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What Measures Should You Take for Safer Air Travel?

What Measures Should You Take for Safer Air Travel?

It’s not just those working within the leisure, hospitality, and aerospace industries who need to be thinking about how the pandemic will affect the future of business air travel.

Those working across multiple sectors including transport and logistics should also be prepared to face changes, along with those in finance, technology, consultancy and any other sector where there is a need to visit international clients or conduct business on a global scale. As an employer, you have a duty to ensure that your staff remain safe when travelling by air for work. So just how can you do that following COVID-19?

Advice for Business Travellers

Employers should advise any member of staff travelling by air for business purposes to adopt COVID-secure practices, many of which are already being implemented into the workplace. This includes maintaining a distance of two metres, where possible, from other travellers, airport staff, and airline workers, and washing hands frequently with soap and warm water for at least 20 seconds, or applying alcohol-based hand sanitiser.

In terms of air travel specifically, there are some additional recommendations:

  • Travel Light

While regulations will vary between airlines, the UK Government is advising that travellers check all baggage into the hold, rather than take hand luggage onto the aircraft. This is recommended to minimise the risk of viral transmission onto surfaces within the cabin. For many, this could mean travelling with fewer bags than usual. Travellers should be advised to travel lightly, and, where workwear or business PPE is required, to select durable and high quality items that can be laundered and reworn during the trip.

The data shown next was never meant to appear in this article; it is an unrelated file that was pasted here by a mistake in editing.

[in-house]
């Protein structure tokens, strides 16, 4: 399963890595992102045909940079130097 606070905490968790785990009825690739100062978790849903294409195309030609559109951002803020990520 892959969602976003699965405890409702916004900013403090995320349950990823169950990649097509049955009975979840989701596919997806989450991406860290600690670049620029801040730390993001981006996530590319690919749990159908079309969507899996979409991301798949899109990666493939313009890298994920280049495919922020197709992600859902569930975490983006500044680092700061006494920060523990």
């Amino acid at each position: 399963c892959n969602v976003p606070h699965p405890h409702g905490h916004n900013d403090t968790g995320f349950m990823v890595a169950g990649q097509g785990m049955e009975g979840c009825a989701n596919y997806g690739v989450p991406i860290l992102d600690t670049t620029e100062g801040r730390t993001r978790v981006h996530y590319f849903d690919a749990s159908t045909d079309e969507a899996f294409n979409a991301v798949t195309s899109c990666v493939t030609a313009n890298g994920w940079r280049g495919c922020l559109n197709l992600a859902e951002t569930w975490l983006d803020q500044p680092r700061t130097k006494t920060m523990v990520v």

• Face Coverings

It is now a legal requirement for travellers in all English and Scottish airports to wear a face covering while in indoor spaces, and it is heavily advised for travellers in Wales and Northern Ireland, too. In England, Scotland, and Wales, travellers must also wear a face covering onboard the aircraft, unless the passenger meets criteria for exemption. This is to reduce spread of respiratory droplets. A simple and comfortable washable antibacterial face mask meets requirements; there is no need for N95 or N99 standards.

  • Self-Isolation

As an employer, one of the biggest ways that you can help to minimise COVID-19 cases in the UK is to understand the need for some travellers to enter into a Government mandated self-isolation period when returning from certain countries. Employees may need to legally isolate for 14 days upon arrival in the UK depending on where they have been conducting business, so prior to travel it can be beneficial to ensure that staff members have any necessary equipment ready to work remotely if possible to do so.

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